author = "Martina Idžanović and Christian Gerlach and Kristian Breili and Andersen, {Ole Baltazar}",
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An attempt to observe vertical land motion along the norwegian coast by CryoSat-2 and tide gauges. / Idžanović, Martina; Gerlach, Christian; Breili, Kristian; Andersen, Ole Baltazar.

In: Remote Sensing, Vol. 11, No. 7, 744, 2019.

Research output: Contribution to journalJournal articleResearchpeer-review

TY - JOUR

T1 - An attempt to observe vertical land motion along the norwegian coast by CryoSat-2 and tide gauges

AU - Idžanović, Martina

AU - Gerlach, Christian

AU - Breili, Kristian

AU - Andersen, Ole Baltazar

PY - 2019

Y1 - 2019

N2 - Present-day climate-change-related ice-melting induces elastic glacial isostatic adjustment (GIA) effects, while paleo-GIA effects describe the ongoing viscous response to the melting of late-Pleistocene ice sheets. The unloading initiated an uplift of the crust close to the centers of former ice sheets. Today, vertical land motion (VLM) rates in Fennoscandia reach values up to around 10 mm/year and are dominated by GIA. Uplift signals from GIA can be computed by solving the sea-level equation (SLE), S˙ = N˙ − U˙ . All three quantities can also be determined from geodetic observations: relative sea-level variations ( S˙ ) are observed by means of tide gauges, while rates of absolute sea-level change ( N˙ ) can be observed by satellite altimetry; rates of VLM ( U˙ ) can be determined by GPS (Global Positioning System). Based on the SLE, U˙ can be derived by combining sea-surface measurements from satellite altimetry and relative sea-level records from tide gauges. In the present study, we have combined 7.5 years of CryoSat-2 satellite altimetry and tide-gauge data to estimate linear VLM rates at 20 tide gauges along the Norwegian coast. Thereby, we made use of monthly averaged tide-gauge data from PSMSL (Permanent Service for Mean Sea Level) and a high-frequency tide-gauge data set with 10-min sampling rate from NMA (Norwegian Mapping Authority). To validate our VLM estimates, we have compared them with the independent semi-empirical land-uplift model NKG2016LU_abs for the Nordic-Baltic region, which is based on GPS, levelling, and geodynamical modeling. Estimated VLM rates from 1 Hz CryoSat-2 and high-frequency tide-gauge data reflect well the amplitude of coastal VLM as provided by NKG2016LU_abs. We find a coastal average of 2.4 mm/year (average over all tide gauges), while NKG2016LU_abs suggests 2.8 mm/year; the spatial correlation is 0.58.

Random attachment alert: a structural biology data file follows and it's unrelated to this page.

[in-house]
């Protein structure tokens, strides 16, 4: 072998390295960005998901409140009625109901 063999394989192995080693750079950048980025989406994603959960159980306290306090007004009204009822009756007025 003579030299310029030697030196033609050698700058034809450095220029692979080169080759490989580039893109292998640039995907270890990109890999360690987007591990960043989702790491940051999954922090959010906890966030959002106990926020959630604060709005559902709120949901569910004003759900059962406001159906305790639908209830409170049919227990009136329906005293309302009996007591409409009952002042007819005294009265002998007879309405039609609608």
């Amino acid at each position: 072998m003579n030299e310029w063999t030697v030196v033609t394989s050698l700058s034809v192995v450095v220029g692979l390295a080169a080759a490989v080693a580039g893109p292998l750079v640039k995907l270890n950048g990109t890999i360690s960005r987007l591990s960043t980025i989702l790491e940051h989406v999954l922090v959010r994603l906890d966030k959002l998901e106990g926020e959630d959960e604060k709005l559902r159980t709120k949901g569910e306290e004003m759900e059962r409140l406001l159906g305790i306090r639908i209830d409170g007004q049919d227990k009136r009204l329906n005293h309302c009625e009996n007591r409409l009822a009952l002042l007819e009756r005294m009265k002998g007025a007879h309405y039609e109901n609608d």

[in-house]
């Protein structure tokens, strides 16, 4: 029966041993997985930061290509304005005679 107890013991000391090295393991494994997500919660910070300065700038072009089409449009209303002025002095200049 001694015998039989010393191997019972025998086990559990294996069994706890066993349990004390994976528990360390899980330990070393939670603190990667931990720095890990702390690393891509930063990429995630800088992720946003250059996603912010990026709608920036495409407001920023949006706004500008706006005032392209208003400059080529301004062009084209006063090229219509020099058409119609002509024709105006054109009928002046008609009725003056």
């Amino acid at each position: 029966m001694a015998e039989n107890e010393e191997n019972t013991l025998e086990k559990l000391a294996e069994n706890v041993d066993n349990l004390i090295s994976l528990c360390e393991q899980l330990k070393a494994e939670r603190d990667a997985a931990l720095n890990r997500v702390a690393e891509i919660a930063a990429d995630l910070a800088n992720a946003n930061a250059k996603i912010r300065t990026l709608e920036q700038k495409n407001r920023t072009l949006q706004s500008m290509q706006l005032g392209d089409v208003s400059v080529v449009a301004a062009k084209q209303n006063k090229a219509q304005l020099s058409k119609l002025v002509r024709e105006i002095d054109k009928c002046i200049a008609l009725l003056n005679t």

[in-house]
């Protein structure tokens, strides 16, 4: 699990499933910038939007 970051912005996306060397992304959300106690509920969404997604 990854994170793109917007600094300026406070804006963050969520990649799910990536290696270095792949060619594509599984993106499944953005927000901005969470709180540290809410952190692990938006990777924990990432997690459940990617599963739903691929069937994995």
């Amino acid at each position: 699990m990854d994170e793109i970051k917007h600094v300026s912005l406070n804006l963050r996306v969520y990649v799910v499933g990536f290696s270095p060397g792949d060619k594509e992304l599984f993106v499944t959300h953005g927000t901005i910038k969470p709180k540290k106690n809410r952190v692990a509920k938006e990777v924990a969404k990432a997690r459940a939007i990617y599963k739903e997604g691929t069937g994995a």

AB - Present-day climate-change-related ice-melting induces elastic glacial isostatic adjustment (GIA) effects, while paleo-GIA effects describe the ongoing viscous response to the melting of late-Pleistocene ice sheets. The unloading initiated an uplift of the crust close to the centers of former ice sheets. Today, vertical land motion (VLM) rates in Fennoscandia reach values up to around 10 mm/year and are dominated by GIA. Uplift signals from GIA can be computed by solving the sea-level equation (SLE), S˙ = N˙ − U˙ . All three quantities can also be determined from geodetic observations: relative sea-level variations ( S˙ ) are observed by means of tide gauges, while rates of absolute sea-level change ( N˙ ) can be observed by satellite altimetry; rates of VLM ( U˙ ) can be determined by GPS (Global Positioning System). Based on the SLE, U˙ can be derived by combining sea-surface measurements from satellite altimetry and relative sea-level records from tide gauges. In the present study, we have combined 7.5 years of CryoSat-2 satellite altimetry and tide-gauge data to estimate linear VLM rates at 20 tide gauges along the Norwegian coast. Thereby, we made use of monthly averaged tide-gauge data from PSMSL (Permanent Service for Mean Sea Level) and a high-frequency tide-gauge data set with 10-min sampling rate from NMA (Norwegian Mapping Authority). To validate our VLM estimates, we have compared them with the independent semi-empirical land-uplift model NKG2016LU_abs for the Nordic-Baltic region, which is based on GPS, levelling, and geodynamical modeling. Estimated VLM rates from 1 Hz CryoSat-2 and high-frequency tide-gauge data reflect well the amplitude of coastal VLM as provided by NKG2016LU_abs. We find a coastal average of 2.4 mm/year (average over all tide gauges), while NKG2016LU_abs suggests 2.8 mm/year; the spatial correlation is 0.58.

KW - CryoSat-2

KW - Land-uplift model

KW - Norwegian coast

KW - Tide gauges

KW - Vertical land motion

U2 - 10.3390/rs11070744

DO - 10.3390/rs11070744

M3 - Journal article

VL - 11

JO - Remote Sensing

JF - Remote Sensing

SN - 2072-4292

IS - 7

M1 - 744

ER -